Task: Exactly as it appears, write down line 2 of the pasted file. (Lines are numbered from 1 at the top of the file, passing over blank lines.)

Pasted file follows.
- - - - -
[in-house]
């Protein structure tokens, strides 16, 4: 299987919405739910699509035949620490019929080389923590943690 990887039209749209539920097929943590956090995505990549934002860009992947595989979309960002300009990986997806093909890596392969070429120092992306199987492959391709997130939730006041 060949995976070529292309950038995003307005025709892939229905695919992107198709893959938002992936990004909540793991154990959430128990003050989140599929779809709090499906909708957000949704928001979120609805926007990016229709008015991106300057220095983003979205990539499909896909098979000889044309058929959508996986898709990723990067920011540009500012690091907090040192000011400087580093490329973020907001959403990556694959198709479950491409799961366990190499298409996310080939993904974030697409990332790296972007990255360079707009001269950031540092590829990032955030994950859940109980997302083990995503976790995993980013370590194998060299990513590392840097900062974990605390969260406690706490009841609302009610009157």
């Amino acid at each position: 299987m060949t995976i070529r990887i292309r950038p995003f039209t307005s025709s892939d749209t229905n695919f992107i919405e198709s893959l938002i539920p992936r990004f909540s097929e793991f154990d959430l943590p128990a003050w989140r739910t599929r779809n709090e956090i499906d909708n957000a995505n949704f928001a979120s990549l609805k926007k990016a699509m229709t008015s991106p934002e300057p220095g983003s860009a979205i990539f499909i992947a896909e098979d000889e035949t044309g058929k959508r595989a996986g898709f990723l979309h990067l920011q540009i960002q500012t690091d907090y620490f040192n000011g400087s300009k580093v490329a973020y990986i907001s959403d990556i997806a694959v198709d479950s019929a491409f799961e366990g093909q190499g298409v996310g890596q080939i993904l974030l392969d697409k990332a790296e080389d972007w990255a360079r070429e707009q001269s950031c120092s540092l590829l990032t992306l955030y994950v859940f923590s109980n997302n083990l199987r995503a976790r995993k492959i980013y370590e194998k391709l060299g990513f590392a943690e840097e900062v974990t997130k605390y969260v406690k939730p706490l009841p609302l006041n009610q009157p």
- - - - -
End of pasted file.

């Protein structure tokens, strides 16, 4: 299987919405739910699509035949620490019929080389923590943690 990887039209749209539920097929943590956090995505990549934002860009992947595989979309960002300009990986997806093909890596392969070429120092992306199987492959391709997130939730006041 060949995976070529292309950038995003307005025709892939229905695919992107198709893959938002992936990004909540793991154990959430128990003050989140599929779809709090499906909708957000949704928001979120609805926007990016229709008015991106300057220095983003979205990539499909896909098979000889044309058929959508996986898709990723990067920011540009500012690091907090040192000011400087580093490329973020907001959403990556694959198709479950491409799961366990190499298409996310080939993904974030697409990332790296972007990255360079707009001269950031540092590829990032955030994950859940109980997302083990995503976790995993980013370590194998060299990513590392840097900062974990605390969260406690706490009841609302009610009157």